Today’s post is sponsored by Grammarly, but I promise that all opinions are my own. I’ve been a paying customer with Grammarly since March and am only promoting it because I really do think it’s great. Check my disclaimer for more information on sponsored posts.
I am always looking for ways to save me time, especially when it comes to blogging. Any fellow bloggers out there will understand that writing posts is the easy part, it’s all the other stuff that takes up your time! The staying on top of social media (I’m looking at you Pinterest and all your challenges), finding and creating images, reading and commenting on other peoples posts, and ALL the editing.
Like most bloggers (I’m assuming), I started my blog because I’ve always enjoyed writing and I wanted my own little space to put down my thoughts and be more creative than what my day-job offered. I love it, most of the time, but it really is a lot of work and does feel like a second job that I only sometimes get paid for.
Coming up with things to talk about and the actual writing process has never been a problem for me, but proofreading and editing posts drives me crazy. You don’t even want to know how many partial posts I have just sitting waiting to be edited…I hate it. There’s nothing worse than writing the last word on a post and then knowing you still have to proofread before you can happily click that publish button. Maybe I’m being a little dramatic, but it wouldn’t be the first time.
One thing that has really helped me out when it comes to editing posts is Grammarly. It’s an automated proofreader that catches common spelling, punctuation and grammar mistakes and also provides suggestions for better vocabulary and sentence structure. Even better, it actually works! I had been using the free version of Grammarly for a few months before upgrading the full version, and I don’t see myself going back. After upgrading, I went back through all of my old posts to clean them up, and it caught a lot of things I wouldn’t even have noticed (apparently I’m not as good of a writer as I like to think) and simple to use. Here’s a screenshot of some of the recommended changes Grammarly gave me for this post:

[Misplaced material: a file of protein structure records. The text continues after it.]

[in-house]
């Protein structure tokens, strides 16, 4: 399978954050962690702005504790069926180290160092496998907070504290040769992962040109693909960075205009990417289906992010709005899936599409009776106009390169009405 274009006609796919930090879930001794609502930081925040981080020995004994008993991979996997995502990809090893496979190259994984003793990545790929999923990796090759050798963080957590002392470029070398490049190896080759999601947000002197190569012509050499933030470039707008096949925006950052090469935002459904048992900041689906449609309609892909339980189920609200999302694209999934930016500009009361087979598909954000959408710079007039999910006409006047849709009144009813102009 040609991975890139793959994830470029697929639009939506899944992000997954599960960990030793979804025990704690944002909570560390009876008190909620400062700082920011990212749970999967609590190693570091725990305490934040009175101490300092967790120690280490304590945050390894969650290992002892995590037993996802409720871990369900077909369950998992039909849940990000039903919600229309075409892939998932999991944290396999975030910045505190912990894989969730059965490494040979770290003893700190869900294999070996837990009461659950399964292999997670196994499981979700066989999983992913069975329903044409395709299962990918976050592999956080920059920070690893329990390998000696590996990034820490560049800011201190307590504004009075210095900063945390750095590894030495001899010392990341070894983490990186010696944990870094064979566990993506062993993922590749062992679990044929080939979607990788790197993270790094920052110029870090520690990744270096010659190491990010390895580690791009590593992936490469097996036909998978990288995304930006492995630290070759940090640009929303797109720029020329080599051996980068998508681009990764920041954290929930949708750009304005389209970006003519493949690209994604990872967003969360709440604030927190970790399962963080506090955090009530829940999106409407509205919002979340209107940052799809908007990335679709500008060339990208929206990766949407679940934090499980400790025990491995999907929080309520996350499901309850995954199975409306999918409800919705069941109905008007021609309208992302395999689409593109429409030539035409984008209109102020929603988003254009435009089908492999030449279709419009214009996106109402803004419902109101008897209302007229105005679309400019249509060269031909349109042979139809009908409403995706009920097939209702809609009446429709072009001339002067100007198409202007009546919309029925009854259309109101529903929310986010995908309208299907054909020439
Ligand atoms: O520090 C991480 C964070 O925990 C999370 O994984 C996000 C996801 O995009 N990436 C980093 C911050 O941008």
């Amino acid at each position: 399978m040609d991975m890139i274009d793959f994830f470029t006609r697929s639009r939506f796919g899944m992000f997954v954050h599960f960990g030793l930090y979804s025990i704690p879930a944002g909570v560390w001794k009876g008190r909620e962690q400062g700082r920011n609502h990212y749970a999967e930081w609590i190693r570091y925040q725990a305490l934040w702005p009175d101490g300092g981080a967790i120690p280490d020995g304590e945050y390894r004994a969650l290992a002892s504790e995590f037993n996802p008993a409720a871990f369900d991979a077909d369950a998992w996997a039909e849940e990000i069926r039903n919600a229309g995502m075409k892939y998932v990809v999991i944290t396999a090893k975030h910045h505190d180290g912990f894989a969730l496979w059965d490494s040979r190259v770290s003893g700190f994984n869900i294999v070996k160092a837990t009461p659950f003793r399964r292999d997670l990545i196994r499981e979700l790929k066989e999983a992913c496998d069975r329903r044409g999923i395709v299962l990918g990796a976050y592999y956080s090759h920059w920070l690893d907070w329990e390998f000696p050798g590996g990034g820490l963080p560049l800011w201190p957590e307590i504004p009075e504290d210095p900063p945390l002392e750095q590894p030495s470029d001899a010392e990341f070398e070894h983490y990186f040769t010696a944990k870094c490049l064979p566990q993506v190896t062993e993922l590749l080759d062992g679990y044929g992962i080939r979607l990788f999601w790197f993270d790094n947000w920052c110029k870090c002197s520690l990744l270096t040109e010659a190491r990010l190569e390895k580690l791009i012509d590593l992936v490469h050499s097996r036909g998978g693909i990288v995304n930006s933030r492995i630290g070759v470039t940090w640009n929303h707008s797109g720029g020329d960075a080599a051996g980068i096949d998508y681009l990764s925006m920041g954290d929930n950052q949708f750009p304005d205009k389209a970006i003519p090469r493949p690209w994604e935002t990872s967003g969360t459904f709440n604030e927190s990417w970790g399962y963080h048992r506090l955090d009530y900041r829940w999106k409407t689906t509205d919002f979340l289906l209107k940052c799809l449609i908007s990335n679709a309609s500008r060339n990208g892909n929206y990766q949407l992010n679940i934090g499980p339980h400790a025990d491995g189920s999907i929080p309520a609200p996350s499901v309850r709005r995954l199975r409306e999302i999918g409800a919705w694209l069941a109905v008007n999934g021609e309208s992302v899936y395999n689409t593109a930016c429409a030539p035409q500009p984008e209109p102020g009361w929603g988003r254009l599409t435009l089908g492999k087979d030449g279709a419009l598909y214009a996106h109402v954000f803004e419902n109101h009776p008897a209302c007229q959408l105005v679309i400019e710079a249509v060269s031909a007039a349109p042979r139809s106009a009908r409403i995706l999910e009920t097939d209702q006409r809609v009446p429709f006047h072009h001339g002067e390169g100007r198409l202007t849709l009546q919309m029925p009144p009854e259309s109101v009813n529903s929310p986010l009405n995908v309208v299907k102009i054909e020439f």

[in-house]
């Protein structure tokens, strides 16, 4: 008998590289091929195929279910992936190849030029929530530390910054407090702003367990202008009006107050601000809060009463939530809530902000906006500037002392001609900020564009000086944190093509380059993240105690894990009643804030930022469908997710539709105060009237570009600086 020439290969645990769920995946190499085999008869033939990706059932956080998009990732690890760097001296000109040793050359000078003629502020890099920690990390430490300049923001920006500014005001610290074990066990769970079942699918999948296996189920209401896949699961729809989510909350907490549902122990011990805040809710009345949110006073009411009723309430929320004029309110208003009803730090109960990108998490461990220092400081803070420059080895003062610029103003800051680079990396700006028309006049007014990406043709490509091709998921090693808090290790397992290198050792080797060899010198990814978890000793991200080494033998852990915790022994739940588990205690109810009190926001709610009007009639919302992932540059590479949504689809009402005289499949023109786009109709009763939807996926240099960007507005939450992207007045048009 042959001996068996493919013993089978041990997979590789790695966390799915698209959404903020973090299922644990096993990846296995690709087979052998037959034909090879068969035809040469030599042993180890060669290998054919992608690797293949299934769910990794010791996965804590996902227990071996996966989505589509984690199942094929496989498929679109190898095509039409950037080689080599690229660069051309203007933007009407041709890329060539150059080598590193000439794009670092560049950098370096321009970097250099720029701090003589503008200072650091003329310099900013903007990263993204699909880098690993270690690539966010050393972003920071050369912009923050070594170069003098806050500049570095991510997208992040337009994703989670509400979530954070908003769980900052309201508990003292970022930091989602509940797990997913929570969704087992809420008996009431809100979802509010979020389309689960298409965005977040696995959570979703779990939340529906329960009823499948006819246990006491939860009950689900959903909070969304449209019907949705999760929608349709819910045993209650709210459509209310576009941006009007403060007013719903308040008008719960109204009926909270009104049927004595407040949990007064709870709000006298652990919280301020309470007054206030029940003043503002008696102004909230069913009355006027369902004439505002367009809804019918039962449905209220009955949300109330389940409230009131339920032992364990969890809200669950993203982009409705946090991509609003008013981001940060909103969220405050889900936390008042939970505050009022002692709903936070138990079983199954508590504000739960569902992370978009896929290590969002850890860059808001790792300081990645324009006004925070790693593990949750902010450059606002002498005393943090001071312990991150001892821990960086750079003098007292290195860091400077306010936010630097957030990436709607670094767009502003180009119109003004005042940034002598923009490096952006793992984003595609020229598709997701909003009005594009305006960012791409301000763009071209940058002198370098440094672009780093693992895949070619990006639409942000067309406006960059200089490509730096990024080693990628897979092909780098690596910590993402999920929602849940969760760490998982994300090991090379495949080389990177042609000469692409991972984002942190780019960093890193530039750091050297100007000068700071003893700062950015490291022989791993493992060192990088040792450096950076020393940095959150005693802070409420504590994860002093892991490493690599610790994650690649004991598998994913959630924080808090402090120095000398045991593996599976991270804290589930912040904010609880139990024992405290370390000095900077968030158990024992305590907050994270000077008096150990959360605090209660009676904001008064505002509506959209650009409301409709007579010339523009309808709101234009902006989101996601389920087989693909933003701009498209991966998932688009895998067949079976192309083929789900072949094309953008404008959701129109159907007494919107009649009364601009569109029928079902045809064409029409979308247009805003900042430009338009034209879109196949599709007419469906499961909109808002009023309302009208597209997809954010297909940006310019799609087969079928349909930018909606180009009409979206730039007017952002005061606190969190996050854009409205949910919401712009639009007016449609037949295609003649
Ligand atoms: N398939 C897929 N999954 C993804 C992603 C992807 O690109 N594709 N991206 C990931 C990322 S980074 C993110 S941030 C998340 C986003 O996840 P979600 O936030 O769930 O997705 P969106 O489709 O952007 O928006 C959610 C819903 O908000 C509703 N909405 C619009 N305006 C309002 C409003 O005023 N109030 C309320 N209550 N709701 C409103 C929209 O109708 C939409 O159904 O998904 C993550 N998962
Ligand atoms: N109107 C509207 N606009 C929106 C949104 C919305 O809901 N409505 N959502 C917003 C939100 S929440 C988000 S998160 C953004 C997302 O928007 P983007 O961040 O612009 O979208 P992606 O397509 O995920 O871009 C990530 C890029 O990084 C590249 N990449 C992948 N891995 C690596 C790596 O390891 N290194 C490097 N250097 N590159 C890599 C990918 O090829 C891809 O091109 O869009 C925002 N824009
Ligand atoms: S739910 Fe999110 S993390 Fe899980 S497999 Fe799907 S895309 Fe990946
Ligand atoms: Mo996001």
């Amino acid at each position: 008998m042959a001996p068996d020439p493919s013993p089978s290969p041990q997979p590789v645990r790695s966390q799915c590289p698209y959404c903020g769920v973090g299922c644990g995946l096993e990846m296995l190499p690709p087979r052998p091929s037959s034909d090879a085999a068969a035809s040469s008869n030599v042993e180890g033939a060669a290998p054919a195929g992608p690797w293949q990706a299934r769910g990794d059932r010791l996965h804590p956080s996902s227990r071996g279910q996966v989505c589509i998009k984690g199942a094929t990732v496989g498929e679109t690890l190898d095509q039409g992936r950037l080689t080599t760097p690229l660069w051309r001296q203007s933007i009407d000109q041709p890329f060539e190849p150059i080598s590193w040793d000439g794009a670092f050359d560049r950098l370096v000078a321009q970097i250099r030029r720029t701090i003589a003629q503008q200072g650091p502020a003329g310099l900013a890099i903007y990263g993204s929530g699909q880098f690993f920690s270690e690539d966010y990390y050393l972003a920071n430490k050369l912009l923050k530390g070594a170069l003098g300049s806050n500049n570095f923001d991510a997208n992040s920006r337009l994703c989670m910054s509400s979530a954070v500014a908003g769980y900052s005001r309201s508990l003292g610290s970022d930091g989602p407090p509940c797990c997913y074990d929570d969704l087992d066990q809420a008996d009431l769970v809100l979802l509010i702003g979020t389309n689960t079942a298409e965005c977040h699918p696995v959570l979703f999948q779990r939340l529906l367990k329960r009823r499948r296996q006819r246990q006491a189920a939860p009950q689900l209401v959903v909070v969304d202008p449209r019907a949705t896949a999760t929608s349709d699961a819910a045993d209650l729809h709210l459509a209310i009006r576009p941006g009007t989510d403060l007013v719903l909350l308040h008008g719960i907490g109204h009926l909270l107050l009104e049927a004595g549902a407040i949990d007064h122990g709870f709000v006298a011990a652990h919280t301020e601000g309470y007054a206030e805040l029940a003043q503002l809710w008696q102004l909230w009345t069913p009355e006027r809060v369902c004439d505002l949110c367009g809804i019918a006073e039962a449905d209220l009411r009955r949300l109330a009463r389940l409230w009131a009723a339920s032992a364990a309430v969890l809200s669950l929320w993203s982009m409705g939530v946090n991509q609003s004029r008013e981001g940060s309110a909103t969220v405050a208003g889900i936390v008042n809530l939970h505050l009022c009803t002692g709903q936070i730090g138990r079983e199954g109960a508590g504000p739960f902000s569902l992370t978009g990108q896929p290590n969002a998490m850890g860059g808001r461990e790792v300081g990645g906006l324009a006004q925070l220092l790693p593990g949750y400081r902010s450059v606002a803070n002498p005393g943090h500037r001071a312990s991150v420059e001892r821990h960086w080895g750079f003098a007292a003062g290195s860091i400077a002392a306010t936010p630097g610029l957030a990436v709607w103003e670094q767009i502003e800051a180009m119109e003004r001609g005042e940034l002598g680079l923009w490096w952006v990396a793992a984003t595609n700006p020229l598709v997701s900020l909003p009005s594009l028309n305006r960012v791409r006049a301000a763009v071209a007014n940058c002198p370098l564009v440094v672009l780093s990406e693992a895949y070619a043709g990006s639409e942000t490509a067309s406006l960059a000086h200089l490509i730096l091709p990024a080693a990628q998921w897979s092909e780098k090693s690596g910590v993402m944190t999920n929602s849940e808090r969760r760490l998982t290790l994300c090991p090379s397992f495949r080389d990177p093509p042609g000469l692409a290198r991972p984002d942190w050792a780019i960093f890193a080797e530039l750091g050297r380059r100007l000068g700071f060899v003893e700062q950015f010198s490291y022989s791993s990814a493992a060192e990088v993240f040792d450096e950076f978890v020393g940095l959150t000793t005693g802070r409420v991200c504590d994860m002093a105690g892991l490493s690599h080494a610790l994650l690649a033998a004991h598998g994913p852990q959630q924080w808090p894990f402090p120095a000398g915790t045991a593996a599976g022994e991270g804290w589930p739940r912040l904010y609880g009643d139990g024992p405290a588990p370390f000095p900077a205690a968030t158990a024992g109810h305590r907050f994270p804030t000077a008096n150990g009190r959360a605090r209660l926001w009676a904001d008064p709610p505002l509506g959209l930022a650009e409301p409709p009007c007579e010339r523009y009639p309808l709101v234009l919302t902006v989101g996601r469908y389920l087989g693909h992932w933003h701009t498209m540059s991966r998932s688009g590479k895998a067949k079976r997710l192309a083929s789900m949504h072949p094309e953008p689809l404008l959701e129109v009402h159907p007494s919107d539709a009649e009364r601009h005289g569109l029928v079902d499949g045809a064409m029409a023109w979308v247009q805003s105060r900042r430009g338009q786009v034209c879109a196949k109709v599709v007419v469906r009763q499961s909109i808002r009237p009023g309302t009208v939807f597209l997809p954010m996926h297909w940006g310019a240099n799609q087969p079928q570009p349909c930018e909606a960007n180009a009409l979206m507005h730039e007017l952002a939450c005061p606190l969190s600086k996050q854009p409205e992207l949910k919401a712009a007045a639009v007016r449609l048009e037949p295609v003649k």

It is still an automated program, so it won’t completely eliminate your need for proofreading but using it has significantly limited the time it takes me to edit a post. There are a couple of options to get Grammarly proofreading your work. You can simply copy and paste your work into their site, or you can install their browser extension and get editing on the fly on any websites you type into. I use it for blogging (obviously) but also on my email, Twitter, commenting on other blogs, and anywhere else I’m writing. It’s also really easy to turn-off the browser extension if you don’t want to use it for a specific site. Just click on the little icon beside your search bar and unclick the box.
Is Grammarly Worth the Cost?
For me, yes. If you really enjoy editing and proofreading your own work then likely not (but also, you’re crazy). The annual plan (lowest monthly cost) is $139.95 but if you’re not in a big rush then maybe wait for a deal. I was able to get the annual plan for $69, which was why I finally bit the bullet in March. Before that, I had been using the free plan, which works great but has limited features. Definitely, give the free version a shot and see how you like it. It is still an automated program, so it won’t completely eliminate your need for proofreading but using it has significantly limited the time it takes me to edit a post, and that time-saving is worth it to me.
How do you handle the editing process for your writing? Have you tried Grammarly before?